Who will provide care for me when I am on hospice?
You will receive care from the Hospice team composed of:
- Your Primary Care Physician
- The Hospice Medical Director
- Registered Nurses, skilled in pain management and symptom control, provide routine, scheduled home visits
- Medical Social Service Counselors facilitate access to resources, offer emotional support and assistance in financial matters
- Grief Counselors provide counseling for anticipatory and post death support for the patient and family. Bereavement services are provided for 13 months post death to family and loved ones
- Chaplains provide emotional and spiritual support
- Hospice Aides provide personal care, such as bathing, shampooing, back massage, bed changing and other services
- Trained Volunteers who provide respite, companionship and emotional support
- Complimentary Therapies that may help relieve symptoms, such as massage and music therapy
Does Care Partners have a non-discrimination policy?
Care Partners complies with applicable Federal civil rights laws and does not discriminate on the basis of race, color, national origin, age, disability, or sex. Care Partners does not exclude people or treat them differently because of race, color, national origin, age, disability, or sex.
- Provides free aids and services to people with disabilities to communicate effectively with us, such as:
- Qualified sign language interpreters
- Written information in other formats (large print, audio, accessible electronic formats, other formats)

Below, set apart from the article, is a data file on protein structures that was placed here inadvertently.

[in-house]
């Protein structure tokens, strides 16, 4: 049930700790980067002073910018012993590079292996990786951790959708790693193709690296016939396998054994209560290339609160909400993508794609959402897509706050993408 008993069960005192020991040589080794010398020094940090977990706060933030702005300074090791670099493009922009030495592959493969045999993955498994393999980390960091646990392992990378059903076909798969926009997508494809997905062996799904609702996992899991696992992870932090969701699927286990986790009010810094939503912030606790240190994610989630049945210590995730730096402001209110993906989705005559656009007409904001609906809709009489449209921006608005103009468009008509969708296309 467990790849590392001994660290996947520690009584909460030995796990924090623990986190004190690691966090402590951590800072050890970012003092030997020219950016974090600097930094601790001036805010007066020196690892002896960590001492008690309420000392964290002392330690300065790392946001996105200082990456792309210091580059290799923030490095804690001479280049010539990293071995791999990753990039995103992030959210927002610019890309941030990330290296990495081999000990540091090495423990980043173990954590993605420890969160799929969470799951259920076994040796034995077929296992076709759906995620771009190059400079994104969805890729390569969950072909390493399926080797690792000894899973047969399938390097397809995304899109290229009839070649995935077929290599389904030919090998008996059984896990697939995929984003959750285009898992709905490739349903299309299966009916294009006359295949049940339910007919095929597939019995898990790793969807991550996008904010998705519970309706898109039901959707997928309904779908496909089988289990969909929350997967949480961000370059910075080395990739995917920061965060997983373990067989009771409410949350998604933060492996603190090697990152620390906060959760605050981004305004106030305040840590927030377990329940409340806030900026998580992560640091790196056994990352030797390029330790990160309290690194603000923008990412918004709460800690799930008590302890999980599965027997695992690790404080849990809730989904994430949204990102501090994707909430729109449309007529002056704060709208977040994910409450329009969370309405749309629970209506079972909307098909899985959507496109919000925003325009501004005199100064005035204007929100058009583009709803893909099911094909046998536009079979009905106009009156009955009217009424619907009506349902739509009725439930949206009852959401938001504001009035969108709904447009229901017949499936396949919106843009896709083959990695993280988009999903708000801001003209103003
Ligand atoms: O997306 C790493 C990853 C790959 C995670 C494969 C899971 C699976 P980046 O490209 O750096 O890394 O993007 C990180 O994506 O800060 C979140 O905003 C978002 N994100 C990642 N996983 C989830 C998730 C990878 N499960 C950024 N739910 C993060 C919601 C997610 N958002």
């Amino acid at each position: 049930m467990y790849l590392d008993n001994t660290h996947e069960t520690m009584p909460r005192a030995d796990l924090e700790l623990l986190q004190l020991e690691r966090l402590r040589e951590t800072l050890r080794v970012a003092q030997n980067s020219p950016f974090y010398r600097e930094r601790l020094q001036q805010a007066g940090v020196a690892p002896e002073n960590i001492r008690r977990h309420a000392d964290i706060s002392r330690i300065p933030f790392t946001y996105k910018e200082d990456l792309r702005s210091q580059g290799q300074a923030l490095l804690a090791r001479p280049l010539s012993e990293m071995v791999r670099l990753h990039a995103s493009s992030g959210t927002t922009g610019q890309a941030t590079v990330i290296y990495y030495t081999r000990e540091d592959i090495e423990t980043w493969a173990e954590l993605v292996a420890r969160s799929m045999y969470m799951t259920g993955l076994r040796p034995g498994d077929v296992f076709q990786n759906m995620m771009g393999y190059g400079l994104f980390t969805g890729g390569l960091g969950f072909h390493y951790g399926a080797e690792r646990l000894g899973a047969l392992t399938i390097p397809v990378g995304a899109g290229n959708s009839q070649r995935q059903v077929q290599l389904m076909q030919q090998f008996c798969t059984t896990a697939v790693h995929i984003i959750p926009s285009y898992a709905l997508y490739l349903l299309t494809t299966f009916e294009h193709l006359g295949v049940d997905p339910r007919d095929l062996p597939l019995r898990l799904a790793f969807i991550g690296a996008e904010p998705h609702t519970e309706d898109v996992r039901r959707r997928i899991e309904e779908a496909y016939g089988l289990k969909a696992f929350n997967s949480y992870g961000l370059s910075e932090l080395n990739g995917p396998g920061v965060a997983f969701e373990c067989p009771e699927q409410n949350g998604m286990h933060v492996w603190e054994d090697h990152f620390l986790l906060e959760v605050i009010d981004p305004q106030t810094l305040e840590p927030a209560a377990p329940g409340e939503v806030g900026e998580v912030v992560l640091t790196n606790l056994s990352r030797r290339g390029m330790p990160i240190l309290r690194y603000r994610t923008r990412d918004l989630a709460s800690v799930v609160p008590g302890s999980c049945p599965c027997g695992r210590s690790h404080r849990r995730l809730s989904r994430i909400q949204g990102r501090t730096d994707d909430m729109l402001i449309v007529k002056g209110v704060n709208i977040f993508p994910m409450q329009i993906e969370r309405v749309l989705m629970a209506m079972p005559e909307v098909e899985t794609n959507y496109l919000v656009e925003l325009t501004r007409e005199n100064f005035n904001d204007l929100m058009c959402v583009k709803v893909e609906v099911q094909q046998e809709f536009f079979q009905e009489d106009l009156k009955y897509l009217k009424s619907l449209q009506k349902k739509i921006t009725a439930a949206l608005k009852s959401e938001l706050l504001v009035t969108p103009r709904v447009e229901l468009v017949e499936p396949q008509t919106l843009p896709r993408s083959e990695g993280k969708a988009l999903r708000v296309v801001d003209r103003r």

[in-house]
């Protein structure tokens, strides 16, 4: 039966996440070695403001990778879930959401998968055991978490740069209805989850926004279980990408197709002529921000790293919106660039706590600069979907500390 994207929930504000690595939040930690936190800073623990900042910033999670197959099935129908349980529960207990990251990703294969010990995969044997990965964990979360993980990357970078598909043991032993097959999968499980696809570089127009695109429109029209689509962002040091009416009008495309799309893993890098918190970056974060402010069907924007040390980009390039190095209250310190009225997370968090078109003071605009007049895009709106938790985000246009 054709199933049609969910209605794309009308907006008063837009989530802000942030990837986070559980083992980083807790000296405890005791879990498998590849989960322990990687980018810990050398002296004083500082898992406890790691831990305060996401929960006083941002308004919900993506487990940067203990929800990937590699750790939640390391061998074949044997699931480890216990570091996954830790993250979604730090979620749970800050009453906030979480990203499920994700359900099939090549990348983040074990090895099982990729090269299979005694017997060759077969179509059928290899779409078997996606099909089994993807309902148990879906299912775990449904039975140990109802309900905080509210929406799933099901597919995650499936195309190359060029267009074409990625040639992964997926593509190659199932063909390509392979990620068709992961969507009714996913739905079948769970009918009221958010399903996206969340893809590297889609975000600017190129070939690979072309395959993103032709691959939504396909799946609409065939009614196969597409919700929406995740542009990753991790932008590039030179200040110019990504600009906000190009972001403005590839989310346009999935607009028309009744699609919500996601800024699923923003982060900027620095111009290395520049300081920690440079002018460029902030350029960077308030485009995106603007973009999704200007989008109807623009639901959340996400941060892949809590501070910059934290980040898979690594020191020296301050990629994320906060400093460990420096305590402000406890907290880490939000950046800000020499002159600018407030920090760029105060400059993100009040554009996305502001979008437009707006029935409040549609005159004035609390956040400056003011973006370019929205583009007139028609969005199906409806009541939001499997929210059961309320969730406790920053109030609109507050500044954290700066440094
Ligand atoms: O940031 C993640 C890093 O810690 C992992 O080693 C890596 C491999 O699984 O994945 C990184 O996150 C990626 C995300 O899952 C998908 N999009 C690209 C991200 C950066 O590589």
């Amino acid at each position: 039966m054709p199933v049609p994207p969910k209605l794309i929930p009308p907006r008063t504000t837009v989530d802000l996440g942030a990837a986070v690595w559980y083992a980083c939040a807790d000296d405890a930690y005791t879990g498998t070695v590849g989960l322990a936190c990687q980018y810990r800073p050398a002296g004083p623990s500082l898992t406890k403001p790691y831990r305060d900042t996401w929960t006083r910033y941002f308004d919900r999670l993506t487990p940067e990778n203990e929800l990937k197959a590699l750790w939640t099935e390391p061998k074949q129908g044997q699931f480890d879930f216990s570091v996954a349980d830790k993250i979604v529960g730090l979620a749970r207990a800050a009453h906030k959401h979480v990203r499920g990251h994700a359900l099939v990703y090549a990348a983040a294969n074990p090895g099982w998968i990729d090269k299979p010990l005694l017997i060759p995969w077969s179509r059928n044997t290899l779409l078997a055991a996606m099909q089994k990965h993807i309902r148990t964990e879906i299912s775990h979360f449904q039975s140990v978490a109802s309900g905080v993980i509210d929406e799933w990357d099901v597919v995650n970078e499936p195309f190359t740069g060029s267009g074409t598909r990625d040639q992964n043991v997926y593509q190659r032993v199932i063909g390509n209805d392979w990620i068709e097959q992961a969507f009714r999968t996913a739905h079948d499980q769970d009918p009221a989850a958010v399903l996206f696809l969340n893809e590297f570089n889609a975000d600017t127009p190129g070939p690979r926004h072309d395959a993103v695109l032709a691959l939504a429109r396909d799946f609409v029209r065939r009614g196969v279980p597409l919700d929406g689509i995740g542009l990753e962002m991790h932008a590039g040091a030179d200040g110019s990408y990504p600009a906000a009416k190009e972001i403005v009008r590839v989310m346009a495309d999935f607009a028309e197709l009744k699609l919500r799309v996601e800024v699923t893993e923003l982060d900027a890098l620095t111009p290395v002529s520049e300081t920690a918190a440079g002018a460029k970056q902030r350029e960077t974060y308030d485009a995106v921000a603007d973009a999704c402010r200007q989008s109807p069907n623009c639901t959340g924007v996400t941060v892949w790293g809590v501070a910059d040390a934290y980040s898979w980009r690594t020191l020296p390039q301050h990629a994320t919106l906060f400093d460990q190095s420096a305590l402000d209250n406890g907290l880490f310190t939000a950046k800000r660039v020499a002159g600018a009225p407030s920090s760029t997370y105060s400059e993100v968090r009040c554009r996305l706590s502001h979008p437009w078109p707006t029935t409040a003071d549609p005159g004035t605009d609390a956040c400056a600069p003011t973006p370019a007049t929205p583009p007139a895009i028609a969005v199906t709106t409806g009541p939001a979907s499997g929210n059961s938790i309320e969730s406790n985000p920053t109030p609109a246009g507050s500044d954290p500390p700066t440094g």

- Provides free language services to people whose primary language is not English, such as:
- Qualified interpreters
- Information written in other languages
If you need these services, contact the State of Oregon Civil Rights Division.
If you believe that Care Partners has failed to provide these services or discriminated in another way on the basis of race, color, national origin, age, disability, or sex, you can file a grievance with:
State of Oregon Civil Rights Division
800 NE Oregon Street, Suite #1045
Portland, OR 97232
(971) 673-0764, TTY: 711
Fax: (971) 673-1384
You can file a grievance in person or by mail, fax, or email. If you need help filing a grievance, the State of Oregon Civil Rights Division (CRD) is available to help you.
You can also file a civil rights complaint with the U.S. Department of Health and Human Services, Office for Civil Rights, electronically through the Office for Civil Rights Complaint Portal, available at https://ocrportal.hhs.gov/ocr/portal/lobby.jsf or by mail or phone at:
U.S. Department of Health and Human Services
200 Independence Avenue, SW
Room 509F, HHH Building
Washington, D.C. 20201
1-800-368-1019, 800-537-7697 (TDD)
Complaint forms are available at http://www.hhs.gov/ocr/office/file/index.html